- Ishiro Honda
- Takashi Shimura, Momoko Kochi
If you think you’ve seen this Godzilla, think again. This is the real deal, a digital restoration of the original film released in Japan in 1954, not the dubbed and edited version released in the States two years later with spliced-in shots of Raymond Burr as an American reporter. The restoration includes footage cut from the American version, much of it dealing with the movie’s “overt anti-nuke message.” (San Francisco Chronicle)
Ishiro Honda produced the film in response to the newly developed hydrogen bomb. “By 1954, the U.S., the U.K., and the USSR were all testing weapons in the Pacific. After a 15-megaton American H-bomb test on Bikini atoll irradiated 7,000 square miles of ocean, the entire crew of the Japanese tuna boat Lucky Dragon developed radiation sickness. It’s that moment, more or less, at which Godzilla opens, with three Japanese freighters successively vanishing in a sea of flames.” (Village Voice)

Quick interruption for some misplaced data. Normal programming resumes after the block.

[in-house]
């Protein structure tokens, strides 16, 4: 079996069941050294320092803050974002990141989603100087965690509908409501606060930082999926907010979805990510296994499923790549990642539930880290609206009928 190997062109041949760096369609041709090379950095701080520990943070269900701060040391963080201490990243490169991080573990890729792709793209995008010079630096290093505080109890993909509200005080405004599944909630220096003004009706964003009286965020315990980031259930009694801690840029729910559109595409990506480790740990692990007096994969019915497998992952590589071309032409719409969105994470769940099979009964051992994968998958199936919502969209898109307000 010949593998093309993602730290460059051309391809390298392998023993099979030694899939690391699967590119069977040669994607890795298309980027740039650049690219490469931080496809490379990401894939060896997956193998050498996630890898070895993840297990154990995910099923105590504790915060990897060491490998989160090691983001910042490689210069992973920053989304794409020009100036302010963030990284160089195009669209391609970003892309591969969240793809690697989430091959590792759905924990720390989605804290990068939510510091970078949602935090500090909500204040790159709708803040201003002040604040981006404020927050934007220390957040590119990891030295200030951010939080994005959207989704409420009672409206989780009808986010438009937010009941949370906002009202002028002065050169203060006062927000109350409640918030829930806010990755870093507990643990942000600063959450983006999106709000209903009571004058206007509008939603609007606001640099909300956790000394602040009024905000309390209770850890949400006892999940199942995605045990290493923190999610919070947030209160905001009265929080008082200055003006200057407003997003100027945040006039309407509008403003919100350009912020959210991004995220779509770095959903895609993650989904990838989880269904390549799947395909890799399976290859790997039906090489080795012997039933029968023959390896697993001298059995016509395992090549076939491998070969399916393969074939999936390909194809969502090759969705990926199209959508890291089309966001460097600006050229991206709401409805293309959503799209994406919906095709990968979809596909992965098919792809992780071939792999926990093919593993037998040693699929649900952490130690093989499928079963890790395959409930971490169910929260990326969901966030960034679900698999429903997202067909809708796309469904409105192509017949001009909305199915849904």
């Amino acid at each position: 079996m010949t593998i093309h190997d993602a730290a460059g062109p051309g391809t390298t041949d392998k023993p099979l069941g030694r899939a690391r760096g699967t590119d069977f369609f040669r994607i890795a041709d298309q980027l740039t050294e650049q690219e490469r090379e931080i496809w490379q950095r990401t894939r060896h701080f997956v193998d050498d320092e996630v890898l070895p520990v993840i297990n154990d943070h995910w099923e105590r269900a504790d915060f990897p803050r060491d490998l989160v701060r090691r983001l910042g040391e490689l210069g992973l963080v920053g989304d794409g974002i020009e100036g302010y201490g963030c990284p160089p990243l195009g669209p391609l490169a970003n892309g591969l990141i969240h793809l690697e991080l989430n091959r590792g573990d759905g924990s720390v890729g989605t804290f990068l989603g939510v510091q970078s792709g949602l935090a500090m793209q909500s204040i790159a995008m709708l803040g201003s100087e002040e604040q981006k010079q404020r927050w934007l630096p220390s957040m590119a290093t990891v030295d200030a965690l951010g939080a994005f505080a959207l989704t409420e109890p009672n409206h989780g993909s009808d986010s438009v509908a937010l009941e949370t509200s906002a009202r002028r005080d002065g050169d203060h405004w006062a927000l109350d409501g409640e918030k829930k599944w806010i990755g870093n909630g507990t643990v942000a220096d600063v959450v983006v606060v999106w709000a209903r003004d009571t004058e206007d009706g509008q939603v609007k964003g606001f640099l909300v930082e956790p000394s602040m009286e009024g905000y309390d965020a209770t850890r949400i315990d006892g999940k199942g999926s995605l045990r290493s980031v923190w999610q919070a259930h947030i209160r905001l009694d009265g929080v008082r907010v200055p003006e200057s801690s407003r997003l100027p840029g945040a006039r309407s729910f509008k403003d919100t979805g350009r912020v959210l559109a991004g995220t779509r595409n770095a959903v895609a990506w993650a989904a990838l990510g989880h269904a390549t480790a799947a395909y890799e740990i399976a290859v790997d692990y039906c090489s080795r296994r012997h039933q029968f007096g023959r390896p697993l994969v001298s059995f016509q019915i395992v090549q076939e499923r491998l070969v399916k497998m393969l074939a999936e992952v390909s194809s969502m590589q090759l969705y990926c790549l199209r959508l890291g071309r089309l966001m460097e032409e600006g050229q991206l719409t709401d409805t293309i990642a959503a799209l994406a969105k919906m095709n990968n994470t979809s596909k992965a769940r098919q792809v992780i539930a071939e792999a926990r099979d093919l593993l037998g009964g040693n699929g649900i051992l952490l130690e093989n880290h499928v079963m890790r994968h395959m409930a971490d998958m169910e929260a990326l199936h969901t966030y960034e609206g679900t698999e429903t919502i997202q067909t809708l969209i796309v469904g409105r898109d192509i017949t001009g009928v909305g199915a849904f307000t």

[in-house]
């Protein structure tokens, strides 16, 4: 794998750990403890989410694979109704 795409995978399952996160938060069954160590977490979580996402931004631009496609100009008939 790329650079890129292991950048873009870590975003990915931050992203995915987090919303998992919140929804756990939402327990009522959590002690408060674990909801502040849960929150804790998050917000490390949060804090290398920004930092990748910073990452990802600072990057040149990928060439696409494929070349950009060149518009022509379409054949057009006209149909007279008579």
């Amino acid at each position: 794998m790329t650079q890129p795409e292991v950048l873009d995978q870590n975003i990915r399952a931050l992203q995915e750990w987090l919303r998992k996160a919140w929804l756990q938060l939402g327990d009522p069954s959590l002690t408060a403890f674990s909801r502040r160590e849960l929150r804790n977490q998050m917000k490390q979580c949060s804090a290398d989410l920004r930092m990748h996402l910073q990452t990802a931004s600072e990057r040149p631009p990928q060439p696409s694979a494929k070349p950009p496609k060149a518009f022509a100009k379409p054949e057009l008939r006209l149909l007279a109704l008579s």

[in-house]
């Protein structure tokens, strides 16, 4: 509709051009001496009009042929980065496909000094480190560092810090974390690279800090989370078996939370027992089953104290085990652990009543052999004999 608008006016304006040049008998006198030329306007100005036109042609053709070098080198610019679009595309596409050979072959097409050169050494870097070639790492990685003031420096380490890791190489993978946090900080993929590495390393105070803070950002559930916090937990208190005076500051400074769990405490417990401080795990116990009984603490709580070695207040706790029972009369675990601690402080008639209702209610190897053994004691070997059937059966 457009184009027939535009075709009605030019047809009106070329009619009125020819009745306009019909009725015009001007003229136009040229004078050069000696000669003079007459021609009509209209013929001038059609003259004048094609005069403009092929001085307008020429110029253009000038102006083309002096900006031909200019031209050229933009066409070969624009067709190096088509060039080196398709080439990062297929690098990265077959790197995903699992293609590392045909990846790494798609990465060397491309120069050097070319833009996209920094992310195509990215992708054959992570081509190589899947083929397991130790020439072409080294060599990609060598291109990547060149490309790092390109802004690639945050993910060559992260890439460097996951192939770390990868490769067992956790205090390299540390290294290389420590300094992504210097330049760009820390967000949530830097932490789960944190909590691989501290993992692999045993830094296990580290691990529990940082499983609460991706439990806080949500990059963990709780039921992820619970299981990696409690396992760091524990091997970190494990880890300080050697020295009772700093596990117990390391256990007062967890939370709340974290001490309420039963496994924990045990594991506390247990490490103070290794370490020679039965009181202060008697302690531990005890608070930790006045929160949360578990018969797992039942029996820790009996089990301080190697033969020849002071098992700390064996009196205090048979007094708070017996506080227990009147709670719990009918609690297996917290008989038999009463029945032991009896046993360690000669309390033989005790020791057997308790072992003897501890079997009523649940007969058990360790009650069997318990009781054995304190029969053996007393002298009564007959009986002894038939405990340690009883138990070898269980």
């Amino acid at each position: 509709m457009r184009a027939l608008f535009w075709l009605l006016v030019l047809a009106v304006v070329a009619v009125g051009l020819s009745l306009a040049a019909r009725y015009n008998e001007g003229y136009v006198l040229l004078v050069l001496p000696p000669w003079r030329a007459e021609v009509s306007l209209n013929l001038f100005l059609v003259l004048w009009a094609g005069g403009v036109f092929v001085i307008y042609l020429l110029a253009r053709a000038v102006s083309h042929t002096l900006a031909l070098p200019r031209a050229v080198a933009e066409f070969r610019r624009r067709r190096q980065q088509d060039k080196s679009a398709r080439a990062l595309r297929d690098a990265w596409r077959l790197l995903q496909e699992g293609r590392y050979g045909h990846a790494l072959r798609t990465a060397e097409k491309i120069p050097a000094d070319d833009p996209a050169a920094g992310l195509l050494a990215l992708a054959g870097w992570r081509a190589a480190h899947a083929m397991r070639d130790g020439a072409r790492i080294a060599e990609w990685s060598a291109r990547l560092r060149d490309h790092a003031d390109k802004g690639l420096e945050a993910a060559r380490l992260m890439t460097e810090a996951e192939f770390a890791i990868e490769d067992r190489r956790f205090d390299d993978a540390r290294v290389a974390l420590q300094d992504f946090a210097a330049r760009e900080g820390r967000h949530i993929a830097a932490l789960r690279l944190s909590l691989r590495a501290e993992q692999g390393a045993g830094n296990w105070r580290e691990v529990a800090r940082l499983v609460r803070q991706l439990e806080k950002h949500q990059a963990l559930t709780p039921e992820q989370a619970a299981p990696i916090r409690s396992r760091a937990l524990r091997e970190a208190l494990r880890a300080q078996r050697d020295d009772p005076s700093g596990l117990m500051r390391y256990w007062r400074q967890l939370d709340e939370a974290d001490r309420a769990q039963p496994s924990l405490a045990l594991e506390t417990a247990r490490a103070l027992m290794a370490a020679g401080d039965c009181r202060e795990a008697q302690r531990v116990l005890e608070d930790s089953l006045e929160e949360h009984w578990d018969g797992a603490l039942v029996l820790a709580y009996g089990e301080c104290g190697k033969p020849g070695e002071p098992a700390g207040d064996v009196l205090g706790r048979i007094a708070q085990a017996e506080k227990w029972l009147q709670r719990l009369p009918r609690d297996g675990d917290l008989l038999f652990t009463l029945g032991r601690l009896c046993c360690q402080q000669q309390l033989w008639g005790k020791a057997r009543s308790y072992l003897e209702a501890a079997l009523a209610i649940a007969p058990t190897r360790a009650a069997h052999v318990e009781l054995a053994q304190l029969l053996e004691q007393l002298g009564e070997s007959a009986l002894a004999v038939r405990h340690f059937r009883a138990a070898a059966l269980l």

Godzilla, a 150-foot creature from the Jurassic Age who has been living on the bottom of the ocean and minding his own business for millions of years is awakened and uprooted by the underground nuclear testing. It’s only then that he starts making a nuisance of himself: first by consuming boats at sea and then by making his way toward land where he rampages through Japanese cities, chewing up passenger trains and knocking down buildings “amid a flurry of references to nuclear contamination, black rain, bomb shelters, and the incineration of Nagasaki.” (Village Voice) With newly translated subtitles.